The children who unexpectedly guest starred on so many pandemic video conference calls will play a much smaller role in the post-COVID work-from-home world.

With hybrid schedules and remote work expected to continue even after the pandemic ends, U.S. companies are moving from COVID stopgaps to setting parameters for employees seeking flexibility. Chief among them, according to labor attorneys, are rules ensuring that someone else will take care of the kids during the workday. 

“There could be a little bit of a rude awakening,” said David Baffa, an attorney at Seyfarth Shaw LLP, who has crafted flexible-work agreements for companies for more than a dozen years. Employers are saying, “‘yes, you can continue to work from home, but we’re going to tighten up on some of those things that we were letting you get away with.”

Parents were forced to juggle child care and work for a large portion of the last 18 months as schools and daycare centers shut down during COVID waves. Now that those facilities are more likely to be open — even as child care is more expensive and harder to find — companies are trying to assess how quickly they should require employees to formally split parental duties from their jobs. 

Formal flexible-work agreements — essentially a contract between the employer and employee over guidelines — were often put in place before the pandemic for people opting out of office life. Failure to follow the provisions can result in discipline ranging from warnings to having remote work privileges revoked, or even firing. 

Managers are willing to work around some aspects of child care, such as stepping out to pick up a kid from school, Baffa said. But employees can’t expect the latitude to be a nanny and an office worker.

Juggling is far from optimal for all sides, as the millions of parents who tried to take care of kids and work simultaneously during COVID can attest. A September survey of remote workers by FlexJobs, which helps people find work and navigate hybrid office setups, found that 28 per cent of respondents said distractions in the home were the biggest challenge. And while the pandemic has been seen as a potential equalizer for working parents by bringing the realities of child care into employers’ view, some return to old norms was inevitable.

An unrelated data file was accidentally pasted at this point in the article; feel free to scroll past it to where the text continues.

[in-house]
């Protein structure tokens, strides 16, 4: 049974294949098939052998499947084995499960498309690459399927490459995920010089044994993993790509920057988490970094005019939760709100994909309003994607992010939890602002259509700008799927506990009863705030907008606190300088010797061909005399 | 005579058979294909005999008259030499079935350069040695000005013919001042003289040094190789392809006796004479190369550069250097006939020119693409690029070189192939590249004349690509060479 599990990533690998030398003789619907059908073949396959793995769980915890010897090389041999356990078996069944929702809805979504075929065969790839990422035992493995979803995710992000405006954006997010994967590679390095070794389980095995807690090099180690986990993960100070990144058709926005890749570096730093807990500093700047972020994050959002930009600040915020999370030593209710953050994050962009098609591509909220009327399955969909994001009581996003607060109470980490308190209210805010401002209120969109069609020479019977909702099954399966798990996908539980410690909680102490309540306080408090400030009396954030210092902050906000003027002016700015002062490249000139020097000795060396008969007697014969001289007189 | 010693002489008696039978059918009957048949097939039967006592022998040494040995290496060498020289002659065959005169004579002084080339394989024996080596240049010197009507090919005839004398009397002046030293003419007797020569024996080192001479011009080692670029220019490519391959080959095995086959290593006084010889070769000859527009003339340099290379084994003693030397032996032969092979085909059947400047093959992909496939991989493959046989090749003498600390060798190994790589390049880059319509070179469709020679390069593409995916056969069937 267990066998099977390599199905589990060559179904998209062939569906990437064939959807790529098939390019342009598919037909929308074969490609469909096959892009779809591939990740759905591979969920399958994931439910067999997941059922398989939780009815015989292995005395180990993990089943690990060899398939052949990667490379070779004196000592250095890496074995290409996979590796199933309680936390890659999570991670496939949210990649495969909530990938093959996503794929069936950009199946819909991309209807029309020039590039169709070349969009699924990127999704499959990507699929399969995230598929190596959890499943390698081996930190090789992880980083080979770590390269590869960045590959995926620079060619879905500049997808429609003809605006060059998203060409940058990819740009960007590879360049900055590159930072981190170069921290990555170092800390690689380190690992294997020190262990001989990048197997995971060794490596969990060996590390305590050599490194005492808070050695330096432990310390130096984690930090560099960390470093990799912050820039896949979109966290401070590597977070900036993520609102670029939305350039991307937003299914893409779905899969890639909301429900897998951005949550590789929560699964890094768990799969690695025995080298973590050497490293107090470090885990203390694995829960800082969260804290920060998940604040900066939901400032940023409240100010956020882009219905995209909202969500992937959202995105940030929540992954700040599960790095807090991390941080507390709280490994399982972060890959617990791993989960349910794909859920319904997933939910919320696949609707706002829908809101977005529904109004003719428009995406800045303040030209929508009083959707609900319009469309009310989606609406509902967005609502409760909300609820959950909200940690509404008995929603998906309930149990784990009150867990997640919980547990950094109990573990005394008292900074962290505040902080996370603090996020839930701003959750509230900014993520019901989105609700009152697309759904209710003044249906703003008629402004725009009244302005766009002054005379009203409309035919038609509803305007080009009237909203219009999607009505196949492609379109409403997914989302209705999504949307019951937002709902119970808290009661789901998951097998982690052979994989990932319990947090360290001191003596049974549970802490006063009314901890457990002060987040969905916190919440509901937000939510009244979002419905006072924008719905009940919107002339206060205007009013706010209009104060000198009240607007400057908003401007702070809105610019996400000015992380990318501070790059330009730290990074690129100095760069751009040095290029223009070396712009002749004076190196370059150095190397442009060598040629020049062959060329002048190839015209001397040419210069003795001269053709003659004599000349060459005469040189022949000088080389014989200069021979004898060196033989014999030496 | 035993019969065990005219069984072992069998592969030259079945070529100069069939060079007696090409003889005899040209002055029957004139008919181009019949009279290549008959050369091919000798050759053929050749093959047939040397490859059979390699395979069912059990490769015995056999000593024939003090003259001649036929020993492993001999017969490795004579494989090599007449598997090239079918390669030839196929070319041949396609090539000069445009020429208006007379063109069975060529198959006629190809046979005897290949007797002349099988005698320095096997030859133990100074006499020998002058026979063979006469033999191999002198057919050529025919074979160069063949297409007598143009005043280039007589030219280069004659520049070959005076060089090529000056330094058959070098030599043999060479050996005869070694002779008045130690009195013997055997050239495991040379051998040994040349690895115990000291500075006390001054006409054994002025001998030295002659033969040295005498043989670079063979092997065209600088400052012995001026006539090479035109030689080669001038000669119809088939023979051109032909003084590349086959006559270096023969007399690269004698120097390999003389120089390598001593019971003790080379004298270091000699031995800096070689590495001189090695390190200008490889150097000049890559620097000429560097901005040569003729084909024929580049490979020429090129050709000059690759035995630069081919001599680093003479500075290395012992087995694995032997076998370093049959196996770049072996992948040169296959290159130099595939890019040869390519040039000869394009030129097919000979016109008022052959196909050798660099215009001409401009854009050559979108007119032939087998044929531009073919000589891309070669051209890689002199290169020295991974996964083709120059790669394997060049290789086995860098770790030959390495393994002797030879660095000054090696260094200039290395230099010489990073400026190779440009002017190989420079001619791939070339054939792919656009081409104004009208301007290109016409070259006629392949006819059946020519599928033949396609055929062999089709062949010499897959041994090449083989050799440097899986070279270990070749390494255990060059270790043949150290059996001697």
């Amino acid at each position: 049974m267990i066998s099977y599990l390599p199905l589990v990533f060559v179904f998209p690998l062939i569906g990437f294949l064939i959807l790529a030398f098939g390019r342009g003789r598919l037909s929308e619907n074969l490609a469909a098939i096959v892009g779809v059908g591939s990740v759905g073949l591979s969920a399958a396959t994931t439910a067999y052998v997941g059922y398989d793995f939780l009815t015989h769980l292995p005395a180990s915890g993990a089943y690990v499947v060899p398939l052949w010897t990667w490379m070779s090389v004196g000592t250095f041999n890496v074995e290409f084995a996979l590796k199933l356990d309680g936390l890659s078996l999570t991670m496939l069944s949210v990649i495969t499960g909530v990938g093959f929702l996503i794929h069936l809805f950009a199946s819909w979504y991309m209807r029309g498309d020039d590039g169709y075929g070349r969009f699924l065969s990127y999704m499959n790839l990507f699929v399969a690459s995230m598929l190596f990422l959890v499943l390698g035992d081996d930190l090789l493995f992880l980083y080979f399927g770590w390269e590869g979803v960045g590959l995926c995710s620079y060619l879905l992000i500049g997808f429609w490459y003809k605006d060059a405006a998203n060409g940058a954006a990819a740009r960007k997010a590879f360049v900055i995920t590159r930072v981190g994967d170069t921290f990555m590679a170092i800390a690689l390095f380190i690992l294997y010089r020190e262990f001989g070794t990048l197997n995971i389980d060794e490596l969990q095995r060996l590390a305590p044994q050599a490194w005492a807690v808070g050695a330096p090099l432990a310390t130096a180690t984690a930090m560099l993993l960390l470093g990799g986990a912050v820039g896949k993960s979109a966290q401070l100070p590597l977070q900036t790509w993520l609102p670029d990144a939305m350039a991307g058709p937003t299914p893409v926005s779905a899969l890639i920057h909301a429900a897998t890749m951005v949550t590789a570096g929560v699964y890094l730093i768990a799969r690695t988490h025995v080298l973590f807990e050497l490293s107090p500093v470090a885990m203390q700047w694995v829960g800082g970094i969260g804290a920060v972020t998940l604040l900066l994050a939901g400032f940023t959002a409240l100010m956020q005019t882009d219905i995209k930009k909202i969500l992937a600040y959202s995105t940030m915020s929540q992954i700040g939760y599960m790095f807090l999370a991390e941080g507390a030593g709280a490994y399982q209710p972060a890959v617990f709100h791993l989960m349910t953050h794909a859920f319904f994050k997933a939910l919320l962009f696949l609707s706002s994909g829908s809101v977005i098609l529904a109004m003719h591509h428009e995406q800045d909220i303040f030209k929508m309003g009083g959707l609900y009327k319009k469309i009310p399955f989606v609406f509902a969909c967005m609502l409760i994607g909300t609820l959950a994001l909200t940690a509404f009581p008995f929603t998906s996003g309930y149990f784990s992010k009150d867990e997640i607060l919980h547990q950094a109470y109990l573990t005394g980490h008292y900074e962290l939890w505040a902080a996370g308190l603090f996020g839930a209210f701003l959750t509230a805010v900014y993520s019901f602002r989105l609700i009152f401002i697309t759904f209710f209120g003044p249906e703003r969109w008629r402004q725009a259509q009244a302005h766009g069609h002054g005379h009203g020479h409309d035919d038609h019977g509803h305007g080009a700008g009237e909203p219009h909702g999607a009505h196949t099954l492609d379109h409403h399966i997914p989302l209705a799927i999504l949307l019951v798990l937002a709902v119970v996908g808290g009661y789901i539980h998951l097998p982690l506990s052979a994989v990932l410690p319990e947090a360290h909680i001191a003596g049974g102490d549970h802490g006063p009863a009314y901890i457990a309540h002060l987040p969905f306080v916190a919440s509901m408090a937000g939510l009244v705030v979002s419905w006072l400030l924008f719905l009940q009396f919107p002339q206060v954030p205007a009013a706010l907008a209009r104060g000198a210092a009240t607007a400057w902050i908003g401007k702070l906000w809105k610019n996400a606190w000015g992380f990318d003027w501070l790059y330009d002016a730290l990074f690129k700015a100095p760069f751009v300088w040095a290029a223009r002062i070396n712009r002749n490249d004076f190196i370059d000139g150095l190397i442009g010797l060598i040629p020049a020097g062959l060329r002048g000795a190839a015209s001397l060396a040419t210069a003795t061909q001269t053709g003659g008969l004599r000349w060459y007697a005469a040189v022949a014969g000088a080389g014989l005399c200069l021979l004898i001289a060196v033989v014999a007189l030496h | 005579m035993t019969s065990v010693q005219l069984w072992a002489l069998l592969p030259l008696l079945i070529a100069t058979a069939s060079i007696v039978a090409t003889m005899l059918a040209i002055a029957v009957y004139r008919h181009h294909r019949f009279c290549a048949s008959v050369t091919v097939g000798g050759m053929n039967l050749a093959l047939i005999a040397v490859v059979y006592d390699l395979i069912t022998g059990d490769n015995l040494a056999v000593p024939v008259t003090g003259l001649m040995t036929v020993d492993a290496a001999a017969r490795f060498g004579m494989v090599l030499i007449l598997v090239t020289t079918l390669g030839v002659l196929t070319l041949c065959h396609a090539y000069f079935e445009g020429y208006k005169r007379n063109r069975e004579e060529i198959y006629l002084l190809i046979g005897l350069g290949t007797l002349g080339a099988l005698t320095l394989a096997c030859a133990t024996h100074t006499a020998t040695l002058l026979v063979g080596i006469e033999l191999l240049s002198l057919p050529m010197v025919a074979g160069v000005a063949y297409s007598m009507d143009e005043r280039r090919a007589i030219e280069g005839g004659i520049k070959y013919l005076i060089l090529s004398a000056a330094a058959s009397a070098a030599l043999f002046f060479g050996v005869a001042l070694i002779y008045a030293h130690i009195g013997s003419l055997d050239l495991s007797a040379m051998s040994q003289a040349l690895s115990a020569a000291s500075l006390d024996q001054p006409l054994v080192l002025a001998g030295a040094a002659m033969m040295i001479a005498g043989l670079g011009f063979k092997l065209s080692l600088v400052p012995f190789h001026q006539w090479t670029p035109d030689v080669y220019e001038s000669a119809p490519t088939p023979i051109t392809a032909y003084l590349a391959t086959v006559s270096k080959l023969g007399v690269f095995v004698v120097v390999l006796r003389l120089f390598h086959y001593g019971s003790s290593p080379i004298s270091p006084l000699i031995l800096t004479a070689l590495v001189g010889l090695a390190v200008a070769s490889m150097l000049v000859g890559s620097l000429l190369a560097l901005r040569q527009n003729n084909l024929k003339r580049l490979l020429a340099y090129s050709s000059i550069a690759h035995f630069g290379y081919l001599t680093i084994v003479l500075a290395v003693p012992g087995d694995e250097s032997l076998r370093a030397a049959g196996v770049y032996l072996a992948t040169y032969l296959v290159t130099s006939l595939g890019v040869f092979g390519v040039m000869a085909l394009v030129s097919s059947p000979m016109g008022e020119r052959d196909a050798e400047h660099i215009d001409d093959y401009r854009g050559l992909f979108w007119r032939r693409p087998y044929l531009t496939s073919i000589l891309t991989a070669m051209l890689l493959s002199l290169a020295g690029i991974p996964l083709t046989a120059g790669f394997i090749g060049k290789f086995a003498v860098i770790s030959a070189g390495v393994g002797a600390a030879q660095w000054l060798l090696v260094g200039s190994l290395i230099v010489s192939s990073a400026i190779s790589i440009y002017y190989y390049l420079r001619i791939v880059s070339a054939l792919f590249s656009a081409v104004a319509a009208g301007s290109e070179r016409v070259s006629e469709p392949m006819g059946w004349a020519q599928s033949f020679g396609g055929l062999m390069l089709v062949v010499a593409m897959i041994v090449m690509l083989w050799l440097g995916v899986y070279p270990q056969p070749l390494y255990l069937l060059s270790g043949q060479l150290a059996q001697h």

Hybrid-work agreements almost always require a dedicated working space that is quiet, and with limited distractions. Baffa said he’s even created documents that specify employees keep their dog walker on retainer rather than stepping out with Fido between meetings.

There’s reason for employers to tread lightly. A recent FlexJobs survey of 700 working mothers found that more than half described themselves as both wanting and needing jobs, but 40 per cent of those women are actively looking for a new role because they want to work remotely at least part of the time. 

“There’s a very common misperception that working from home means you can also be watching your kids at the same time,” said Sara Sutton, founder and chief executive officer of FlexJobs. “You have to treat your job like a job. You have to honor the level of professionalism there would be if you were in the office, versus at home.”

Sutton said FlexJobs has banned using images in its materials that show women working with a child nearby for that very reason.

“When pick pictures for our articles, I tell my team, ‘Never show somebody working with a baby on their lap or similar situation because that’s not the way you should be working,’” Sutton said.

There may be some accommodations to parents who have managed to be productive during a year and a half of upheaval. And in a tight labor market, employees have more leverage, said Claire Deason, an attorney with Littler Mendelson who consults companies on workplace matters.

“The general theme is that remote work is not what it used to be, and it never is going to be what it used to be,” she said. “We know that for a lot of workers, folks can get their jobs done and then pick up their kids at 3 p.m.”

The compromise may be that employees have a set time where they must be fully engaged, at their computer and available for work — for instance, from 10 a.m. to 2 p.m. — and employers provide flexibility outside of those hours, said Jenifer Bologna, a member of the disability, leave and health management group at the Jackson Lewis law firm in White Plains, New York. But there still must be separate daycare, even if the employee thinks they can juggle it, she said.

“If you’re working remotely, if you don’t have appropriate child care, you are not giving the same full day as if you were in the office,” Bologna said. “It’s not realistic. That’s why those agreements are built in there.”